When I was a kid, my mom cooked a bredie every week; sometimes twice a week. My siblings and I would groan, “Not again!” but once we had a mouthful of fluffy rice, we’d come back for more. We often mopped up our tomato bredie with squished slices of freshly baked 7-Eleven bread with lots of butter. Bliss! My gran served hers with lumpy mash, which was pretty awesome too.
A bredie is a traditional Cape Malay dish that is a South Africa favourite. It’s pretty much a mutton or lamb stew slow cooked with a vegetable such as cabbage, tomato, green beans, pumpkin or waterblommetjies.
Tips for a good bredie
1. Use meat on the bone, as it has so much more flavour. Lamb knuckles and neck are great for bredies.
2. Always brown the meat before slow-cooking (to seal, to give colour and to add flavour).
3. Braise the onions well until they are completely soft to release all the natural sugars that make bredies so sweet and delicious.
4. The use of spices such as coriander, nutmeg, cinnamon and cardamom is very traditional.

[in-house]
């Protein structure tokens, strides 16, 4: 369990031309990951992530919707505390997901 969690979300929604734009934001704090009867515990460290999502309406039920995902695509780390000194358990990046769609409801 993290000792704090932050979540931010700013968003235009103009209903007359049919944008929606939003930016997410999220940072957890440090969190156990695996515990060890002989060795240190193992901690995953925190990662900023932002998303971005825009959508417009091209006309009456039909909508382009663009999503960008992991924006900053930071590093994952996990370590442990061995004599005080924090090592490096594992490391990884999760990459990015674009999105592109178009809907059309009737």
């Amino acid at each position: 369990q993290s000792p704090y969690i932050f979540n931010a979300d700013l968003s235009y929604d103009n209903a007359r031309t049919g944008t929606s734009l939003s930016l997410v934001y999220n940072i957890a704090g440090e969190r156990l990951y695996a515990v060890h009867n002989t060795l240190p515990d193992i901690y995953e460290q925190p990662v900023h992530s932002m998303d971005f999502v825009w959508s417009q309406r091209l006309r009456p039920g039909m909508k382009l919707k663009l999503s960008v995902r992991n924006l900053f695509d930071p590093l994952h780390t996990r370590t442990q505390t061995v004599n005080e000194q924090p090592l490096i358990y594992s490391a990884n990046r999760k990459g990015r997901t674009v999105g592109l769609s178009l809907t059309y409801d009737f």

5. Don’t cook with too much liquid/stock. It dilutes the flavour, so only add as you need.
6. Cook slowly and gently in a heavy-based casserole pot on the stovetop, in the oven or even a potjie until the meat is tender (usually about 2 hours, but the longer the better). It works well in a pressure cooker too, if you’re pressed for time.
7. Use floury potatoes in bredies for the texture.
Here are 3 of my favourite bredie recipes:
Lamb and cabbage bredie – For a twist, I add bacon to mine and serve it with yellow rice and raisins.
Tomato bredie – A combination of tender lamb, sweet tomatoey sauce and soft potatoes.
Waterblommetjie bredie – When waterblommetjies are in season, this bredie is a must-try for every South African.
What is your favourite bredie?
For more comfort food inspiration, follow Carey Boucher-Erasmus on Instagram, @bitsofcarey.